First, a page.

Institute on the Environment, University of Minnesota
Date Written: November 2012
Enhancing the resilience of ecosystem services (ES) that underpin human well-being is critical for meeting current and future societal needs, and requires specific governance and management policies. Using the literature, we identify seven generic policy-relevant principles for enhancing the resilience of desired ES in the face of disturbance and ongoing change in social-ecological systems (SES). These principles are (P1) maintain diversity and redundancy, (P2) manage connectivity, (P3) manage slow variables and feedbacks, (P4) foster an understanding of SES as complex adaptive systems (CAS), (P5) encourage learning and experimentation, (P6) broaden participation, and (P7) promote polycentric governance systems. We briefly define each principle, review how and when it enhances the resilience of ES, and conclude with major research gaps. In practice, the principles often co-occur and are highly interdependent. Key future needs are to better understand these interdependencies and to operationalize and apply the principles in different policy and management contexts.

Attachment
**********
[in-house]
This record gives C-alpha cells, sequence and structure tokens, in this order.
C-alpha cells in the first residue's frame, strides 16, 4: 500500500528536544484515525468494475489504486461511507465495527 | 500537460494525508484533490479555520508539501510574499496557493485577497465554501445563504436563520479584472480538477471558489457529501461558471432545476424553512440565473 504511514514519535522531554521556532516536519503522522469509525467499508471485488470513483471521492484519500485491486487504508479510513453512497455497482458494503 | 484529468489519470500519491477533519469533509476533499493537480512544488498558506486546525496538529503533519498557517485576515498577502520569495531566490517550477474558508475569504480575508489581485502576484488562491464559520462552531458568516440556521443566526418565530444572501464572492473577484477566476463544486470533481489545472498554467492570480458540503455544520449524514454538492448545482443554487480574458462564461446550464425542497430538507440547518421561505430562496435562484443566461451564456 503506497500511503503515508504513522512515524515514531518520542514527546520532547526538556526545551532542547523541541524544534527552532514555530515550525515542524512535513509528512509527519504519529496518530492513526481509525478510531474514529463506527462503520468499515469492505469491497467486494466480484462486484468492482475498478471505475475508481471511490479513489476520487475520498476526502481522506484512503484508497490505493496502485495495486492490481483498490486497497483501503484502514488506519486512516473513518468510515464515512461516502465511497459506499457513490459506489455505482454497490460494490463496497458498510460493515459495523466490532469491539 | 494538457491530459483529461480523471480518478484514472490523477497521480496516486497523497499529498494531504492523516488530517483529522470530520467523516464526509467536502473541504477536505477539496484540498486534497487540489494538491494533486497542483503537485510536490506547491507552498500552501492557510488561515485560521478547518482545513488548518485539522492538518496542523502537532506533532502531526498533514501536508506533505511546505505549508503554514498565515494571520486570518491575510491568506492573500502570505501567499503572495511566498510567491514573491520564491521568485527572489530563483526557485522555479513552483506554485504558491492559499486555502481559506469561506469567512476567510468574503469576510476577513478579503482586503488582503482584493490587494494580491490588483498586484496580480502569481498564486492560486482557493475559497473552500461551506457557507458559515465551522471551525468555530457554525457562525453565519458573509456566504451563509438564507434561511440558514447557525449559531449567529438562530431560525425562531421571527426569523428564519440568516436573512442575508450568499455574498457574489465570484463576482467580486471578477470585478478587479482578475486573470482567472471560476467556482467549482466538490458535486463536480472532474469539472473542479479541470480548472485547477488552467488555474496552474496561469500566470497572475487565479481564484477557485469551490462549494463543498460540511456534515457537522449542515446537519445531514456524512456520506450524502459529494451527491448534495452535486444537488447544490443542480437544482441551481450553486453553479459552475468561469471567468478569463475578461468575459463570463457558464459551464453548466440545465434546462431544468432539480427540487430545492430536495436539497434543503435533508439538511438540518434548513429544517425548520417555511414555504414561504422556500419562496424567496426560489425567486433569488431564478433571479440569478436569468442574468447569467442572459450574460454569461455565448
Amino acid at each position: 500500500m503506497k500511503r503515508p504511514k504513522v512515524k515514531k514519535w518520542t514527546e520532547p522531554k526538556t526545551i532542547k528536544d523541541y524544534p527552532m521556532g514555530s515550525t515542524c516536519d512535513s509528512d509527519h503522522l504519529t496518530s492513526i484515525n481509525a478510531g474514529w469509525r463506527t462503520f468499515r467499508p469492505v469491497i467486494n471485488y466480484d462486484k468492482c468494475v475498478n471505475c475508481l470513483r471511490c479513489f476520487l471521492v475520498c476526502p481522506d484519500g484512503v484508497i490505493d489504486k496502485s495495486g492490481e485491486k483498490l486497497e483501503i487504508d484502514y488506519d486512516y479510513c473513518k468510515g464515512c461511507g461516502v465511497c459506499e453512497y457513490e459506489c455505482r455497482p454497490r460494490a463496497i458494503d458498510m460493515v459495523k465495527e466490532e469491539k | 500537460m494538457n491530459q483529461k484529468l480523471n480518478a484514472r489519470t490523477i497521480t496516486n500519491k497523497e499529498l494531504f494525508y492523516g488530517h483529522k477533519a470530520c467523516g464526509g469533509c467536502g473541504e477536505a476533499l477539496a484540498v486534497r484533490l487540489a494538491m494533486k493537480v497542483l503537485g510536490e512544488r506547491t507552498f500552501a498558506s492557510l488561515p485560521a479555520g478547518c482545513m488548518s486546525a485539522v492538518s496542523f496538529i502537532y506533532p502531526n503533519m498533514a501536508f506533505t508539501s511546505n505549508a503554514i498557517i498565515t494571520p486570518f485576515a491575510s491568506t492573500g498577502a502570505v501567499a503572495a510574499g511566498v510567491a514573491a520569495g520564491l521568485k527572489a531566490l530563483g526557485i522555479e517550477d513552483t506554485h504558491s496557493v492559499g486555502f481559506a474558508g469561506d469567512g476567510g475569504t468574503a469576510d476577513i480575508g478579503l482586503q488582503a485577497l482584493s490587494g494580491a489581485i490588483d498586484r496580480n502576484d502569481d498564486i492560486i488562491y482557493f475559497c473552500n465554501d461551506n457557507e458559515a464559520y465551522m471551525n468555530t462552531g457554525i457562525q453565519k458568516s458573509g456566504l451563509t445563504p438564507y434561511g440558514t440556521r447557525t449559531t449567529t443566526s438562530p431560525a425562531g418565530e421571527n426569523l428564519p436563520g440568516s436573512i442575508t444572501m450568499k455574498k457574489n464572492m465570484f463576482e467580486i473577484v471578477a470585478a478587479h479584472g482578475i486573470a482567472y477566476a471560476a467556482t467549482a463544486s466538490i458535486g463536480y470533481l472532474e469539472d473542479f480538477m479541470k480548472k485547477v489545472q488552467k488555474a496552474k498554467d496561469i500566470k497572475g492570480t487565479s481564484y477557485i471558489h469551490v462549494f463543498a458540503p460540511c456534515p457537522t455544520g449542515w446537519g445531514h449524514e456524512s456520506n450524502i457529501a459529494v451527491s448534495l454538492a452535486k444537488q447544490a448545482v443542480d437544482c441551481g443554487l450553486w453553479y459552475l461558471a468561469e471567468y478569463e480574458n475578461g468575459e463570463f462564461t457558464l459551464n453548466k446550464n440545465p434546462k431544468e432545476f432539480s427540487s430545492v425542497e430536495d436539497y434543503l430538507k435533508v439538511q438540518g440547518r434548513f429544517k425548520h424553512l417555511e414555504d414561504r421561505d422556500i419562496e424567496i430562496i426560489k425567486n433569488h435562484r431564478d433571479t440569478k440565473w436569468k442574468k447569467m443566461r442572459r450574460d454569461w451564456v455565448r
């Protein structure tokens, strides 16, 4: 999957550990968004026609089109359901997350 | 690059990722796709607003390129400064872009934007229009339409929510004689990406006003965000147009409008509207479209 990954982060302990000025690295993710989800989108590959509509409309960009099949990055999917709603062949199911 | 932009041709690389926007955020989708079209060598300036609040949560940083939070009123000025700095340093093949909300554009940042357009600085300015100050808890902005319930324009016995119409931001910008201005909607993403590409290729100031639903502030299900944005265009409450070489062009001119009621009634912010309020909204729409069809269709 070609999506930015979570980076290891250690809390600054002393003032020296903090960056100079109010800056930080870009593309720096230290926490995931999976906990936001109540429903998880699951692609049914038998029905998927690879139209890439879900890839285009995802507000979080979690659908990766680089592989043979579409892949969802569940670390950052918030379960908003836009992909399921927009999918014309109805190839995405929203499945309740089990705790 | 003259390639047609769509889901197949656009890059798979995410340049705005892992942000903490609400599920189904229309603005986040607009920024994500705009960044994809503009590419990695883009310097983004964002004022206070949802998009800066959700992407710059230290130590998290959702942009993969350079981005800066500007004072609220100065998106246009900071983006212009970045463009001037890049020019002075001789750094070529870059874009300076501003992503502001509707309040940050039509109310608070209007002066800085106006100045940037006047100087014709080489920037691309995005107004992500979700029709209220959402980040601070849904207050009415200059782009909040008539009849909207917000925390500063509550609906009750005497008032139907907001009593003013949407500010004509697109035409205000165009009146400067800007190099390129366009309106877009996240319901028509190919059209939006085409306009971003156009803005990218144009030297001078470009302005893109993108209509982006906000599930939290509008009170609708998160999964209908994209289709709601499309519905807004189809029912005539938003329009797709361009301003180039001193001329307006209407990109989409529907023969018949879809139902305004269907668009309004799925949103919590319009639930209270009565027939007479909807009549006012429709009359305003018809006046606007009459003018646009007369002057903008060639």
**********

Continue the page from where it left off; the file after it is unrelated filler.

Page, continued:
Biggs, Reinette and Schlüter, Maja and Schlüter, Maja and Biggs, Duan and Bohensky, Erin L. and BurnSilver, Shauna B. and Cundill, Georgina and Dakos, Vasilis and Daw, Tim and Evans, Louisa and Kotschy, Karen and Leitch, Anne and Meek, Chandra and Quinlan, Allyson and Raudsepp-Hearne, Ciara and Robards, Martin and Schoon, Michael and Schultz, Lisen and West, Paul, Toward Principles for Enhancing the Resilience of Ecosystem Services (November 2012). Annual Review of Environment and Resources, Vol. 37, pp. 421-448, 2012, Available at SSRN: https://ssrn.com/abstract=2163619 or http://dx.doi.org/10.1146/annurev-environ-051211-123836